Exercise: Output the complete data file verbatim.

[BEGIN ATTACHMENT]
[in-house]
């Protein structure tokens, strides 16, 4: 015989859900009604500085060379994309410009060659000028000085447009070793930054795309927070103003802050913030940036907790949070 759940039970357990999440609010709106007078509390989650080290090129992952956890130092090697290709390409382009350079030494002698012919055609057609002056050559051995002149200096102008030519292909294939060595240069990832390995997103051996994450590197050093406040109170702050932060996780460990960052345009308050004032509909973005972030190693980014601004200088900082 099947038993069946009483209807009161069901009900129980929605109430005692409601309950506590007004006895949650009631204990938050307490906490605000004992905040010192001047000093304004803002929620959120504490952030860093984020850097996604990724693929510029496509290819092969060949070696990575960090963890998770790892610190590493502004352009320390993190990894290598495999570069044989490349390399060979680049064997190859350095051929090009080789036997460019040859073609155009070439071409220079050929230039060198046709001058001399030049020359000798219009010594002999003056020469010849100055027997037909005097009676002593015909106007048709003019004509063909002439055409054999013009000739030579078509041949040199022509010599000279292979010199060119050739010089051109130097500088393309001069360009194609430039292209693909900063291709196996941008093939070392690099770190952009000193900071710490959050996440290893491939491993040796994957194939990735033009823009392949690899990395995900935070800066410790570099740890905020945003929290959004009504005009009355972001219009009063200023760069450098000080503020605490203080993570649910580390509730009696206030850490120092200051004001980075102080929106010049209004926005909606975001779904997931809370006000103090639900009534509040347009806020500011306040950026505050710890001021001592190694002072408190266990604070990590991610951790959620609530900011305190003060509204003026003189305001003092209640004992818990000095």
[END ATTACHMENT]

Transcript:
[in-house]
């Protein structure tokens, strides 16, 4: 015989859900009604500085060379994309410009060659000028000085447009070793930054795309927070103003802050913030940036907790949070 759940039970357990999440609010709106007078509390989650080290090129992952956890130092090697290709390409382009350079030494002698012919055609057609002056050559051995002149200096102008030519292909294939060595240069990832390995997103051996994450590197050093406040109170702050932060996780460990960052345009308050004032509909973005972030190693980014601004200088900082 099947038993069946009483209807009161069901009900129980929605109430005692409601309950506590007004006895949650009631204990938050307490906490605000004992905040010192001047000093304004803002929620959120504490952030860093984020850097996604990724693929510029496509290819092969060949070696990575960090963890998770790892610190590493502004352009320390993190990894290598495999570069044989490349390399060979680049064997190859350095051929090009080789036997460019040859073609155009070439071409220079050929230039060198046709001058001399030049020359000798219009010594002999003056020469010849100055027997037909005097009676002593015909106007048709003019004509063909002439055409054999013009000739030579078509041949040199022509010599000279292979010199060119050739010089051109130097500088393309001069360009194609430039292209693909900063291709196996941008093939070392690099770190952009000193900071710490959050996440290893491939491993040796994957194939990735033009823009392949690899990395995900935070800066410790570099740890905020945003929290959004009504005009009355972001219009009063200023760069450098000080503020605490203080993570649910580390509730009696206030850490120092200051004001980075102080929106010049209004926005909606975001779904997931809370006000103090639900009534509040347009806020500011306040950026505050710890001021001592190694002072408190266990604070990590991610951790959620609530900011305190003060509204003026003189305001003092209640004992818990000095």